Tag archives for Big Cats
Erin Henderson, a linebacker on the Minnesota Vikings football team, has always loved big cats. While watching shows on the Nat Geo WILD channel during Big Cat Week, he was inspired to become what we like to call a “LIONbacker,” and help raise awareness of these endangered animals. He wants to make sure they will still be around when his two-year-old son grows up. He contacted National Geographic and offered to raise both awareness and money through his “Sacks for Cats” campaign–he pledged to make a donation for every sack he made during the 2012-2013 NFL season.
Henderson recently visited National Geographic Society headquarters in Washington, D.C. with his family to present a $5,000 check to the Big Cats Initiative.
Seven lion cubs were born at the National Zoo this summer. Lioness Shera had four cubs, while lioness Nababiep had three. Now all seven cubs have been named!
Shera’s cubs are named John, Fahari, Zuri, and Lelie. Lelie, meaning “lily,” is the winning female name from the Name a Cub contest. The name was submitted by a first-grade classroom at Marshall Elementary School in Manassas, Virginia. Nababiep’s cubs are named Aslan, Lusaka, and Baruti. Baruti is the winning male name from the contest. It means “teacher” and was submitted by a daycare class from the Bright Horizons Child Care & Education at the Virginia Hospital Center in Arlington, Virginia.
Visit the National Zoo’s website to learn how the other names were chosen.
Want to help save lions? Visit Letters to Lions to find out how to send a letter to African leaders.
Photograph by Mehgan Murphy, Smithsonian National Zoo
Baby animals are always adorable, but this fluffy young cub at Denmark’s Aalborg Zoo also has an adventurous side. The zoo has released pictures of the three-month-old Siberian tiger cub exploring her new surroundings.
Siberian tigers are the biggest cats in the world. They are an endangered species, with only 400-500 animals living out of captivity.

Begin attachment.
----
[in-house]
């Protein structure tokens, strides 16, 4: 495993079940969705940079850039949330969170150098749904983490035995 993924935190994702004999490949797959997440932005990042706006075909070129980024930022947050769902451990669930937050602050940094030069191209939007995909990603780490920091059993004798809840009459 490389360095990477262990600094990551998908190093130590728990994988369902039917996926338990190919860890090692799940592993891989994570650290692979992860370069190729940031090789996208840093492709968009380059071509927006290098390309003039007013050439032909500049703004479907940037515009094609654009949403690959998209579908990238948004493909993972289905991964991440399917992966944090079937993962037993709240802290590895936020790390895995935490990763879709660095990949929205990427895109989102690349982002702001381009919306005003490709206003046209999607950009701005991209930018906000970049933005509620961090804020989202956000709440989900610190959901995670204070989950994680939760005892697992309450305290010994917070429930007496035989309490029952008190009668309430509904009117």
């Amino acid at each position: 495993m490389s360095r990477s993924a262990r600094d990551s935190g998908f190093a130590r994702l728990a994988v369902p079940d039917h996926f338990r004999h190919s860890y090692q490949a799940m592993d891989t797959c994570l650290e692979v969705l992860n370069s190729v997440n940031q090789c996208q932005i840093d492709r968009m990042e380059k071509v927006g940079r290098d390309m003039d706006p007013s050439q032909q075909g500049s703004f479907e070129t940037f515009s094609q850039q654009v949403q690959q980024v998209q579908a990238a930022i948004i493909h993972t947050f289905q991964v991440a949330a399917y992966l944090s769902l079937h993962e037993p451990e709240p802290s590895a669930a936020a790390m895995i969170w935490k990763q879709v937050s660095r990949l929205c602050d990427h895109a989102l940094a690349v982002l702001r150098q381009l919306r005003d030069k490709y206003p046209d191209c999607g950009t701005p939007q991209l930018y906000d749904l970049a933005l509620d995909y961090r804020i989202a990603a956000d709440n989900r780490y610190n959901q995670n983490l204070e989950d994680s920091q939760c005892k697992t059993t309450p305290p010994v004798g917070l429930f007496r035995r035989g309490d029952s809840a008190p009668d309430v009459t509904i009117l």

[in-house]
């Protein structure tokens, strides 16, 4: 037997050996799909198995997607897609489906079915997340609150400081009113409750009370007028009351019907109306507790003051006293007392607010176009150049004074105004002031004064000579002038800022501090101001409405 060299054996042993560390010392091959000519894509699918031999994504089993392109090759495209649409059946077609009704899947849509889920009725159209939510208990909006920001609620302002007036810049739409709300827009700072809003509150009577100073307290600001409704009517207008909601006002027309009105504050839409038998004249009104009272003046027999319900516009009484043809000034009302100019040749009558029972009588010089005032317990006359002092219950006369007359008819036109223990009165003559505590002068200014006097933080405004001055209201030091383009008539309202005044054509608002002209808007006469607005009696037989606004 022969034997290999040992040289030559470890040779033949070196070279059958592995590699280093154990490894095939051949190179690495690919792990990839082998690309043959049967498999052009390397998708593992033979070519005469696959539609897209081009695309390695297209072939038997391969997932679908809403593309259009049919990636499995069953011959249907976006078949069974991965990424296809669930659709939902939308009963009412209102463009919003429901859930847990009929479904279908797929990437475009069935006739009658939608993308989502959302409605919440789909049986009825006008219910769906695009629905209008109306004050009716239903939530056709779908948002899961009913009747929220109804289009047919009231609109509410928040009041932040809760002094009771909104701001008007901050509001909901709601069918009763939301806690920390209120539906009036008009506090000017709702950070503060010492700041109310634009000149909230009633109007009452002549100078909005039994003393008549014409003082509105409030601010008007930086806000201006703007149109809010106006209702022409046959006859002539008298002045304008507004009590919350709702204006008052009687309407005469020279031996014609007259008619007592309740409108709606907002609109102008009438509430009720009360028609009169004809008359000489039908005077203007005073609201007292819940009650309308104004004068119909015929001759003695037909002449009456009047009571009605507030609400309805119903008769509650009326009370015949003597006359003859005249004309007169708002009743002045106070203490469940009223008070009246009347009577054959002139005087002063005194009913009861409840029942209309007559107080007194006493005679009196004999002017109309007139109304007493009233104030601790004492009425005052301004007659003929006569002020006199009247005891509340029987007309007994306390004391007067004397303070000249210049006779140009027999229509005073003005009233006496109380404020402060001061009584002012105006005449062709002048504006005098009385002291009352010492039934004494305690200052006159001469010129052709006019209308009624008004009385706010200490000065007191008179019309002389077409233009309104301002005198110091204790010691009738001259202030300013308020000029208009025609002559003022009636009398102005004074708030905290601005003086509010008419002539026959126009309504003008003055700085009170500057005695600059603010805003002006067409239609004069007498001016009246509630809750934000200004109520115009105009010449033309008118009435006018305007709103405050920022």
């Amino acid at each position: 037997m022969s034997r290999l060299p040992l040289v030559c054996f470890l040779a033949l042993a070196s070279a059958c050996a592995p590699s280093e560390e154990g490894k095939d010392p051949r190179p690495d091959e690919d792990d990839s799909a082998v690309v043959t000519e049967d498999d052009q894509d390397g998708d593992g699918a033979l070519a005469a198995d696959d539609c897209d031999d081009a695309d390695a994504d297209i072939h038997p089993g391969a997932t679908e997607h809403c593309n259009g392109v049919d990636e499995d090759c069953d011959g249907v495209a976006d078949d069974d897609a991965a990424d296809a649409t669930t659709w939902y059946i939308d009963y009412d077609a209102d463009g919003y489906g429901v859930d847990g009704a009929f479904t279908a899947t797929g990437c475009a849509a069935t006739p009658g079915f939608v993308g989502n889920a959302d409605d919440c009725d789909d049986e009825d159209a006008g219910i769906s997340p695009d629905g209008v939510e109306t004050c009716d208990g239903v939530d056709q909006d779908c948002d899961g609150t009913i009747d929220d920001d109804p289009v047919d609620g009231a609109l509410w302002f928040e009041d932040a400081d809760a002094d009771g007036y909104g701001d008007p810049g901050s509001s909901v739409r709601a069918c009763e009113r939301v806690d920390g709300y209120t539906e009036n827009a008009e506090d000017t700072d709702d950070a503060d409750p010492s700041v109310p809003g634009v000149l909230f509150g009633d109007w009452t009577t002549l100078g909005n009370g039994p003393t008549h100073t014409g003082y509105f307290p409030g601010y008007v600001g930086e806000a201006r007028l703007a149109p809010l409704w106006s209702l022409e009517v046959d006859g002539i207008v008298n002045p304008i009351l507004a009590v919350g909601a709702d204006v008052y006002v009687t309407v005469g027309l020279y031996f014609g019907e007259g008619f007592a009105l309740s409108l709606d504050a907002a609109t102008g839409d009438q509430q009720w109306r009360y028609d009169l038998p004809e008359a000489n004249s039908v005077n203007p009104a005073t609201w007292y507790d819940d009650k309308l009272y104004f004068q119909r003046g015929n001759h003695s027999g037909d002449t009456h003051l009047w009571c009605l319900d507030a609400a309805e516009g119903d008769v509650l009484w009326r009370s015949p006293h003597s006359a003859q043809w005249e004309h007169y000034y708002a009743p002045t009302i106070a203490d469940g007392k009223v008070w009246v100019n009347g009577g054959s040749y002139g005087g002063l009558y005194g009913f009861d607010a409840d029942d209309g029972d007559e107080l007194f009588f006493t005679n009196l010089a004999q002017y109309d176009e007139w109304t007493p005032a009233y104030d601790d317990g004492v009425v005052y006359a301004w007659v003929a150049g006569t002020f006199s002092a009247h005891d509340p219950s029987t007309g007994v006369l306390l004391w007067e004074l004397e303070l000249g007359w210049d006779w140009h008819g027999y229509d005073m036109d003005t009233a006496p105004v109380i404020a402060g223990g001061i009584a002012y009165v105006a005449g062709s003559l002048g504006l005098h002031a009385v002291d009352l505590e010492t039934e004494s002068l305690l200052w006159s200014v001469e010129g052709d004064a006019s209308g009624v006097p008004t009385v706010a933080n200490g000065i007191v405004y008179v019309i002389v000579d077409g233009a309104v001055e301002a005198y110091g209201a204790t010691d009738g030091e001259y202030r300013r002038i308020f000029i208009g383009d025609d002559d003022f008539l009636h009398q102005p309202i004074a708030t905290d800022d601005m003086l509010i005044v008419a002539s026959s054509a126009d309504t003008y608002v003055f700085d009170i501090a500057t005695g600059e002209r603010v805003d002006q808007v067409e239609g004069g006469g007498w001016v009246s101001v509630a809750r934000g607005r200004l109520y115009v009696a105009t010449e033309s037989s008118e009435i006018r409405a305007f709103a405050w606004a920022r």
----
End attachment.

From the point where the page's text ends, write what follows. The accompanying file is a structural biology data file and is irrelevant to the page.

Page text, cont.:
You can see more pictures of the baby tiger and other baby animals on the Zooborns website.
Get the facts on tigers in the Creature Feature.
(AD) Zooborns also published a book of the new animals born at the world’s zoos. The Association of Zoos and Aquariums gets 10% of each book sale!
Photograph courtesy of Tambako
In August, seven cubs were born at the National Zoo! The Zoo is giving the public a chance to name two of the cubs, one male and one female. If you want to submit a name, create a 90-second video containing the name you think would be best for one of the cubs and explain why you chose that name.
U.S. residents over the age of 13 should submit their videos by midnight on Sunday, December 5. If you are younger than 13 but you still want to participate, make it a family project and have your parent or guardian submit the video.
Learn more about the cub-naming contest on the National Zoo’s website.
Help save lions! Find out how by visiting Letters to Lions.
Photograph by Beverly Joubert
Africa’s lion population is quickly getting smaller and smaller, and action must be taken immediately to save these majestic animals.To raise awareness, the National Geographic Society launched the Big Cats Initiative this month. This project will support programs and education that will help the big cats of the world, with a special focus on lions.
Dereck and Beverly Joubert are one of the big forces behind the project. They are National Geographic Explorers-in Residence who have spent over 25 years studying and working to conserve Africa’s animals, especially the big cats. They want people to understand that when it comes to saving the big cats like lions and leopards, the time to act is now. “”We no longer have the luxury of time when it comes to big cats,” Dereck says.
Learn more about the Big Cats Initiative on National Geographic.
Get the facts on lions on National Geographic Kids.
Play Crittercam: African Adventure on National Geographic Kids.